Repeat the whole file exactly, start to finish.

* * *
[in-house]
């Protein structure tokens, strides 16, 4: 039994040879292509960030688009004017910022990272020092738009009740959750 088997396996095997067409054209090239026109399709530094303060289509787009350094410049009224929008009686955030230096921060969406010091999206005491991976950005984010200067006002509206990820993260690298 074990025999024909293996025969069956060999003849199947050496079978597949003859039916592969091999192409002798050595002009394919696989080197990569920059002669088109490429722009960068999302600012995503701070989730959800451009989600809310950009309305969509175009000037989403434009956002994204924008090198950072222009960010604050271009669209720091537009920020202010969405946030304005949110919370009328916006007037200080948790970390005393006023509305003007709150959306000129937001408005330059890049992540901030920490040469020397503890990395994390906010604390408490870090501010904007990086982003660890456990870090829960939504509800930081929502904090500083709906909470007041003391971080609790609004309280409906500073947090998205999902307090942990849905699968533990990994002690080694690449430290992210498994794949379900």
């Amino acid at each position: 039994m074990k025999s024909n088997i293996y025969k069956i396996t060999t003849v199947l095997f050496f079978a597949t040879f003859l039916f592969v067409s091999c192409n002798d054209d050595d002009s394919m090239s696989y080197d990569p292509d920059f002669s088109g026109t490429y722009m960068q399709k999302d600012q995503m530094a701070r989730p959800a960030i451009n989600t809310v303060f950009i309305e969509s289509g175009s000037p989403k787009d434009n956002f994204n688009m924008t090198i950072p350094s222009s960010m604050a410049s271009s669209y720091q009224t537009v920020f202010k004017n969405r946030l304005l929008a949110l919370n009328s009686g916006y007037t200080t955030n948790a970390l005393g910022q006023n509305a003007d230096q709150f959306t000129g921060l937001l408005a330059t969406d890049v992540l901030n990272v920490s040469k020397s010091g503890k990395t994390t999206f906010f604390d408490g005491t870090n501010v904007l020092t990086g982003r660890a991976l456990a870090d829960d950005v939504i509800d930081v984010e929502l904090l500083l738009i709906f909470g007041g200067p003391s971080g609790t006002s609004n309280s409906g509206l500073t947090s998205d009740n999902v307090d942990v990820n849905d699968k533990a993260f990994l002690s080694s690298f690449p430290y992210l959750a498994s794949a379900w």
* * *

[in-house]
């Protein structure tokens, strides 16, 4: 039994040879292509960030688009004017910022990272020092738009009740959750 088997396996095997067409054209090239026109399709530094303060289509787009350094410049009224929008009686955030230096921060969406010091999206005491991976950005984010200067006002509206990820993260690298 074990025999024909293996025969069956060999003849199947050496079978597949003859039916592969091999192409002798050595002009394919696989080197990569920059002669088109490429722009960068999302600012995503701070989730959800451009989600809310950009309305969509175009000037989403434009956002994204924008090198950072222009960010604050271009669209720091537009920020202010969405946030304005949110919370009328916006007037200080948790970390005393006023509305003007709150959306000129937001408005330059890049992540901030920490040469020397503890990395994390906010604390408490870090501010904007990086982003660890456990870090829960939504509800930081929502904090500083709906909470007041003391971080609790609004309280409906500073947090998205999902307090942990849905699968533990990994002690080694690449430290992210498994794949379900």
């Amino acid at each position: 039994m074990k025999s024909n088997i293996y025969k069956i396996t060999t003849v199947l095997f050496f079978a597949t040879f003859l039916f592969v067409s091999c192409n002798d054209d050595d002009s394919m090239s696989y080197d990569p292509d920059f002669s088109g026109t490429y722009m960068q399709k999302d600012q995503m530094a701070r989730p959800a960030i451009n989600t809310v303060f950009i309305e969509s289509g175009s000037p989403k787009d434009n956002f994204n688009m924008t090198i950072p350094s222009s960010m604050a410049s271009s669209y720091q009224t537009v920020f202010k004017n969405r946030l304005l929008a949110l919370n009328s009686g916006y007037t200080t955030n948790a970390l005393g910022q006023n509305a003007d230096q709150f959306t000129g921060l937001l408005a330059t969406d890049v992540l901030n990272v920490s040469k020397s010091g503890k990395t994390t999206f906010f604390d408490g005491t870090n501010v904007l020092t990086g982003r660890a991976l456990a870090d829960d950005v939504i509800d930081v984010e929502l904090l500083l738009i709906f909470g007041g200067p003391s971080g609790t006002s609004n309280s409906g509206l500073t947090s998205d009740n999902v307090d942990v990820n849905d699968k533990a993260f990994l002690s080694s690298f690449p430290y992210l959750a498994s794949a379900w």